Everyone is encouraged to “move” for fitness, whether it’s a walk in the park, doing push-ups or climbing mountains. Being involved with physical activity on any level is at the core of any kind of fitness regimen.
But you do need to think about your range of motion in different directions — up and down versus side to side or front to back. Instability in any one of these planes of motion can lead to joint injuries or falls that, in some cases, turn into major setbacks to your pursuit of fitness.
Everyone needs to maintain their range of motion in all directions as they work out, either on their own or by choosing well-rounded routines that do it for them.
The three planes of motion are defined by mentally separating the body into sections:
Sagittal plane (forward and backward movements): Cuts the body into left and right halves.
Frontal plane (side to side movements): Cuts the body into front and back halves.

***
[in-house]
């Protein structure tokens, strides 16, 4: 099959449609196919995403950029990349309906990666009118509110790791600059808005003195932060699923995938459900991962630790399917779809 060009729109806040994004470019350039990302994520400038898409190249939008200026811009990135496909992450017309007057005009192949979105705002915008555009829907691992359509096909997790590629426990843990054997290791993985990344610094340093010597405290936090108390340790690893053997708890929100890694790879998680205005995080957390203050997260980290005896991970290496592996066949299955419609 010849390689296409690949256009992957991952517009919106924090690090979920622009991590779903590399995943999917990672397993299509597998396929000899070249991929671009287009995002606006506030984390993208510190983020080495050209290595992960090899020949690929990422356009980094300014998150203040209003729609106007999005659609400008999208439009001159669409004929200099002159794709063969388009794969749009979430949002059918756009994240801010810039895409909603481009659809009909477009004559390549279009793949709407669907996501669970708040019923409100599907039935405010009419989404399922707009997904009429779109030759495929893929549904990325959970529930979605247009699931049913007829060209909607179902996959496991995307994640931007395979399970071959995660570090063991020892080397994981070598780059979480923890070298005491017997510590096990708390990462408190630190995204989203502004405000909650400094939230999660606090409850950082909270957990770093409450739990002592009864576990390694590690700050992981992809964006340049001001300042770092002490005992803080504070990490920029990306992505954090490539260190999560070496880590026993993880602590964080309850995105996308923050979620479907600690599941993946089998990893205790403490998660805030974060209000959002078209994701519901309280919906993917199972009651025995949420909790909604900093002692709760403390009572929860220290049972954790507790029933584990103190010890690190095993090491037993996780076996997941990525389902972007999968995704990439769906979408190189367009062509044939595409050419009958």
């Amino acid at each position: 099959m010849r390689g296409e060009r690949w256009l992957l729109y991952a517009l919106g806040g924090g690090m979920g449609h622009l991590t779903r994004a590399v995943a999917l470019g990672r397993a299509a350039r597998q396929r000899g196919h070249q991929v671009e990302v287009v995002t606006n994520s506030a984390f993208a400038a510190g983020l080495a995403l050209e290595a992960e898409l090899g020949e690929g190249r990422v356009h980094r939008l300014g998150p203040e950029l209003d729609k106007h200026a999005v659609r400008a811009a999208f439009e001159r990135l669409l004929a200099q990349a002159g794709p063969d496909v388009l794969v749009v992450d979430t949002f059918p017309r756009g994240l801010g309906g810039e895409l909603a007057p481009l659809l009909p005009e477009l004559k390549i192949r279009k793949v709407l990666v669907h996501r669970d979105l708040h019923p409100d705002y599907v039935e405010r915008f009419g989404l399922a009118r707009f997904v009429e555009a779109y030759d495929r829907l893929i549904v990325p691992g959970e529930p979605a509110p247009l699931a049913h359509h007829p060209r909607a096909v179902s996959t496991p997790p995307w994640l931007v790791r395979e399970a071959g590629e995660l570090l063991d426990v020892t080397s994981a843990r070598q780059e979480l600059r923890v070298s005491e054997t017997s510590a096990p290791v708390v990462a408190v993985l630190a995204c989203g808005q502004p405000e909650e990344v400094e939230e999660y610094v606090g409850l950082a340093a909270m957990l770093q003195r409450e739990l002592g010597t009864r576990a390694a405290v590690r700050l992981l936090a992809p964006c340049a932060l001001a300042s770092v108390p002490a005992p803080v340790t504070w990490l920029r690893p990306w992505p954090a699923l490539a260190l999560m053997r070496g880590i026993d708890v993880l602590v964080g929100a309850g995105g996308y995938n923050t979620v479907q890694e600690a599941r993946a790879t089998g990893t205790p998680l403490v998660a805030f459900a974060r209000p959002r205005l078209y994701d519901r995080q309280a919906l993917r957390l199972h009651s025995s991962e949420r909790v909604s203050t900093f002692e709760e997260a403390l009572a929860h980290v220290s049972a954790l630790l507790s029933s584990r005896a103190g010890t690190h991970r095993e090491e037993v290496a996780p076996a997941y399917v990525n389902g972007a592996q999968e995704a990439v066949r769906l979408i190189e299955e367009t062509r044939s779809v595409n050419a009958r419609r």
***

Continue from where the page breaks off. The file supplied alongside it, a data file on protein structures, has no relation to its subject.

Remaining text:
Transverse plane (twisting movements): Cuts the body into top and bottom halves.
The majority of exercises are built predominantly on the sagittal plane; running, walking, squats, jumps, curls, downward dog in yoga, etc. These are an essential part of any workout, but they don’t address movements to the left and right or rotating the body, which put different demands on the same joints and muscles.
Any weaknesses along any plane of motion can cause trouble.
Workouts need to incorporate plenty of motions along the frontal and transverse planes to strengthen three-dimensional movements. Here are some examples:
Frontal — Lateral arm and leg raises, side lunges, side shuffles, standing side bends, triangle pose in yoga and inversion and eversion of the feet (important in balance training).
Transverse — twisting lunges, side plank, pushups, swinging a golf club or baseball bat, revolved triangle pose in yoga.
Daily life requires many complex combinations of movement, often in rapid succession (such as bending down to pick up a shopping bag, then twisting to put it in your car). Exercises that incorporate movements along different planes are called compound exercises and are becoming much more common for training.